All three millers emphasised their commitment to the scheme even in difficult years. "Tricky seasons or low spec grain may call for an element of adaptation. But once we have moved across to procuring assured grain it will not be our policy to switch back," confirms Mr Mason.


"Approximately 50% of our grain comes from grower contracts," explains Bob King of Crisp Malting, which uses 200,000t of malting barley each year. "In Scotland all pre-harvest contracts are now with SQC farmers and we anticipate being able to use 100% SQC grain by next year.

"In England, contracts signed up since the beginning of the year are with farmers registering with ACCS. Next year all contracts will be with ACCS growers and by 2000 we want to be in a position to buy only assured grain," confirms Mr King.

"In the past, even in poor growing years, we have been able to be self-sufficient," explains Mr King. "If we had to import, Scandinavia are already considering a similar scheme and as their customer we would be demanding assured grain."

Other maltsters believe consumers are becoming increasingly aware of the standard of raw materials used to make final products.

"There is gradual pressure from people we supply looking for total traceability," says Alan Macdonald of United Distillers which procures 250,000t of malting barley each year.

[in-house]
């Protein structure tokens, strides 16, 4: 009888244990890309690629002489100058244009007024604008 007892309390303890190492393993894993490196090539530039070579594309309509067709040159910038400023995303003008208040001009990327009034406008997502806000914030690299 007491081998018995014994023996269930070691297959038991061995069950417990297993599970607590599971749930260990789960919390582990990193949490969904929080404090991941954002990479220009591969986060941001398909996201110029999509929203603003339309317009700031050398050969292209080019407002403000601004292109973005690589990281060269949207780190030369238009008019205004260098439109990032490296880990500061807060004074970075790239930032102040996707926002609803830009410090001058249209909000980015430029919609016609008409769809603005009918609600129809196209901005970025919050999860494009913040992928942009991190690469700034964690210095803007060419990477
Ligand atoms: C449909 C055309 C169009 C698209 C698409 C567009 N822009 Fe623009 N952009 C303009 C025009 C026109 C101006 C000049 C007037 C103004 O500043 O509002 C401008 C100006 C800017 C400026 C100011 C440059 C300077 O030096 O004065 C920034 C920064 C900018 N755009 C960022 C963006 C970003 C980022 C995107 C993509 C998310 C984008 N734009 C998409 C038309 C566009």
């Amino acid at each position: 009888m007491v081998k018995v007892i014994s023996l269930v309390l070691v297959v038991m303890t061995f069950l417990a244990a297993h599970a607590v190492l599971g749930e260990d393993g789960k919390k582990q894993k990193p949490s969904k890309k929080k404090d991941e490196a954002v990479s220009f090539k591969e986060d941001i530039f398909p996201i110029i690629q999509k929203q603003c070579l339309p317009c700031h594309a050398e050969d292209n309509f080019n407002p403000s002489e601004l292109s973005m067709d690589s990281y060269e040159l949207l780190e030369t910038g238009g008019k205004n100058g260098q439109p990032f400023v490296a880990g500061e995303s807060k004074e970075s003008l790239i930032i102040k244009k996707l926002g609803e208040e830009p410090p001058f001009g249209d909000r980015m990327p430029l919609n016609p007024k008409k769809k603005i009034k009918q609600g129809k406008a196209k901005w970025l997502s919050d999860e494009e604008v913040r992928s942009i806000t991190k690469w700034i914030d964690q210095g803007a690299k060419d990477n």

"In Scotland, from 1998 onwards, we will only place pre-harvest contracts with assured grain farms. In England, a years grace will be given."

As far as sourcing the balance of his requirement, Mr Macdonald intends to give preference on movement and procurement to assured growers who have a surplus over their growing contracts.

"As more and more people become involved with the scheme, those who arent will lose access to certain markets," confirms Mr Macdonald. "And the probability is a two-tier market will develop."

&#42 FEED

The new Code of Practice for the Manufacture of Safe Animal Feeding stuffs requires compounders to be confident of the quality of their raw materials, explains Judith Nelson of UKASTA.

"Arable farmers participating in ACCS can provide the level of assurance compounders require under this code of practice.